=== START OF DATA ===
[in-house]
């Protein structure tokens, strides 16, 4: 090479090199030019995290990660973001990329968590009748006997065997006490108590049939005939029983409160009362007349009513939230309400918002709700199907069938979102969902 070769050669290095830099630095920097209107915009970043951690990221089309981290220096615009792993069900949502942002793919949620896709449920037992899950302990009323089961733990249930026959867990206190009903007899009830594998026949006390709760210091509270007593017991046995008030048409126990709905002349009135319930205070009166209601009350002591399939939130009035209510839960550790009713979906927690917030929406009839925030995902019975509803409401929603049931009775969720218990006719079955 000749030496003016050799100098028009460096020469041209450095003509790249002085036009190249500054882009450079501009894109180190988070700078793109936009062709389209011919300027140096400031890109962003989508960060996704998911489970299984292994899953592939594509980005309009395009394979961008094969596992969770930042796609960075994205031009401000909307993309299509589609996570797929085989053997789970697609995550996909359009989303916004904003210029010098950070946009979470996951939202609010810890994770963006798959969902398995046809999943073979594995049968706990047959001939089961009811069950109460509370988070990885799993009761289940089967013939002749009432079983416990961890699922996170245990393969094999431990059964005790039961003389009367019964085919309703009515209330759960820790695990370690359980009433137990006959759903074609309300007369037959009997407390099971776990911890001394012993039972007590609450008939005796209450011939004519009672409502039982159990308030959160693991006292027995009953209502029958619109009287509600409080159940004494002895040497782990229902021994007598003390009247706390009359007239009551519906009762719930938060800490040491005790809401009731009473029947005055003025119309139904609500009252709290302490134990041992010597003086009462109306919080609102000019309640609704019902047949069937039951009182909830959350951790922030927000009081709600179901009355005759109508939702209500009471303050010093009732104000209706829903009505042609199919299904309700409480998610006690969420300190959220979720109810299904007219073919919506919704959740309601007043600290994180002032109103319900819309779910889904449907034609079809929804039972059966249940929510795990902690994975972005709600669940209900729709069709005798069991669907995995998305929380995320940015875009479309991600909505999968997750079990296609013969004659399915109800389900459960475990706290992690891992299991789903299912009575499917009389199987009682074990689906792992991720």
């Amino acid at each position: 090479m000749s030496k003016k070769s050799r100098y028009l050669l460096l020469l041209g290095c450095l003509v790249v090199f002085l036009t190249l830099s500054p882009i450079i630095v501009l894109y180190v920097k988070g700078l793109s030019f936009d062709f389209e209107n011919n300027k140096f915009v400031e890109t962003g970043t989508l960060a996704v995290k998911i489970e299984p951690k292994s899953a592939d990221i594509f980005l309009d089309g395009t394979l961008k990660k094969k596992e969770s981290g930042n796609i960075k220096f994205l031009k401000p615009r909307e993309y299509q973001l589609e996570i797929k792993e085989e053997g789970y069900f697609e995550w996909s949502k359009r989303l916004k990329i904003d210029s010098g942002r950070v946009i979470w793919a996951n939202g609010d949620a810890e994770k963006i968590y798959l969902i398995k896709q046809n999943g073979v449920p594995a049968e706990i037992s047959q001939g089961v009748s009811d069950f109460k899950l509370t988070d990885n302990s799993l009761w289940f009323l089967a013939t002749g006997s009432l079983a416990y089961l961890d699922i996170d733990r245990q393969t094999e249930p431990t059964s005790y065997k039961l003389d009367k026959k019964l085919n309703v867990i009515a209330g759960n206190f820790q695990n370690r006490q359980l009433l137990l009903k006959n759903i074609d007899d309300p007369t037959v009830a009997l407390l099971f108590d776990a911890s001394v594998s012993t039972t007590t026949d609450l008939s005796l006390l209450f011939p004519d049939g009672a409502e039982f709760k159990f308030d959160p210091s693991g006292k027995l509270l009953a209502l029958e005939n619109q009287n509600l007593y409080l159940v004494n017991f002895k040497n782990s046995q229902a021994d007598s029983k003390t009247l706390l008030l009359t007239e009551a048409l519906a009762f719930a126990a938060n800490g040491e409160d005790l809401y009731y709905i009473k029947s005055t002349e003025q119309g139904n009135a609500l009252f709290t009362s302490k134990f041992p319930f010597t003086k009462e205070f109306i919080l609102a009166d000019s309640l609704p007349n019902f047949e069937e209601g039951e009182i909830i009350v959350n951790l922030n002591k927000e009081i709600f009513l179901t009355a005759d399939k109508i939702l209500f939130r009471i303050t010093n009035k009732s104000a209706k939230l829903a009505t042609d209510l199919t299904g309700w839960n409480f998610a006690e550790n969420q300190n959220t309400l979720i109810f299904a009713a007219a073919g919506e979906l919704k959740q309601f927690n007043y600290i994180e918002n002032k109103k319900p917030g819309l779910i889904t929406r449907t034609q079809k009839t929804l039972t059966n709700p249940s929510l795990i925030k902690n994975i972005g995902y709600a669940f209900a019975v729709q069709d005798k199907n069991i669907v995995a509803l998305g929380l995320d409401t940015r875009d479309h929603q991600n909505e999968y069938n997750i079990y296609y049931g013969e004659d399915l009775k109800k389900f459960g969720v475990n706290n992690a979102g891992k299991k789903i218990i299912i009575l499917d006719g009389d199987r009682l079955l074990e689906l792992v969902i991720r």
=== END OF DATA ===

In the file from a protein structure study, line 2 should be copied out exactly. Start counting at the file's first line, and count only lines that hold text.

């Protein structure tokens, strides 16, 4: 090479090199030019995290990660973001990329968590009748006997065997006490108590049939005939029983409160009362007349009513939230309400918002709700199907069938979102969902 070769050669290095830099630095920097209107915009970043951690990221089309981290220096615009792993069900949502942002793919949620896709449920037992899950302990009323089961733990249930026959867990206190009903007899009830594998026949006390709760210091509270007593017991046995008030048409126990709905002349009135319930205070009166209601009350002591399939939130009035209510839960550790009713979906927690917030929406009839925030995902019975509803409401929603049931009775969720218990006719079955 000749030496003016050799100098028009460096020469041209450095003509790249002085036009190249500054882009450079501009894109180190988070700078793109936009062709389209011919300027140096400031890109962003989508960060996704998911489970299984292994899953592939594509980005309009395009394979961008094969596992969770930042796609960075994205031009401000909307993309299509589609996570797929085989053997789970697609995550996909359009989303916004904003210029010098950070946009979470996951939202609010810890994770963006798959969902398995046809999943073979594995049968706990047959001939089961009811069950109460509370988070990885799993009761289940089967013939002749009432079983416990961890699922996170245990393969094999431990059964005790039961003389009367019964085919309703009515209330759960820790695990370690359980009433137990006959759903074609309300007369037959009997407390099971776990911890001394012993039972007590609450008939005796209450011939004519009672409502039982159990308030959160693991006292027995009953209502029958619109009287509600409080159940004494002895040497782990229902021994007598003390009247706390009359007239009551519906009762719930938060800490040491005790809401009731009473029947005055003025119309139904609500009252709290302490134990041992010597003086009462109306919080609102000019309640609704019902047949069937039951009182909830959350951790922030927000009081709600179901009355005759109508939702209500009471303050010093009732104000209706829903009505042609199919299904309700409480998610006690969420300190959220979720109810299904007219073919919506919704959740309601007043600290994180002032109103319900819309779910889904449907034609079809929804039972059966249940929510795990902690994975972005709600669940209900729709069709005798069991669907995995998305929380995320940015875009479309991600909505999968997750079990296609013969004659399915109800389900459960475990706290992690891992299991789903299912009575499917009389199987009682074990689906792992991720």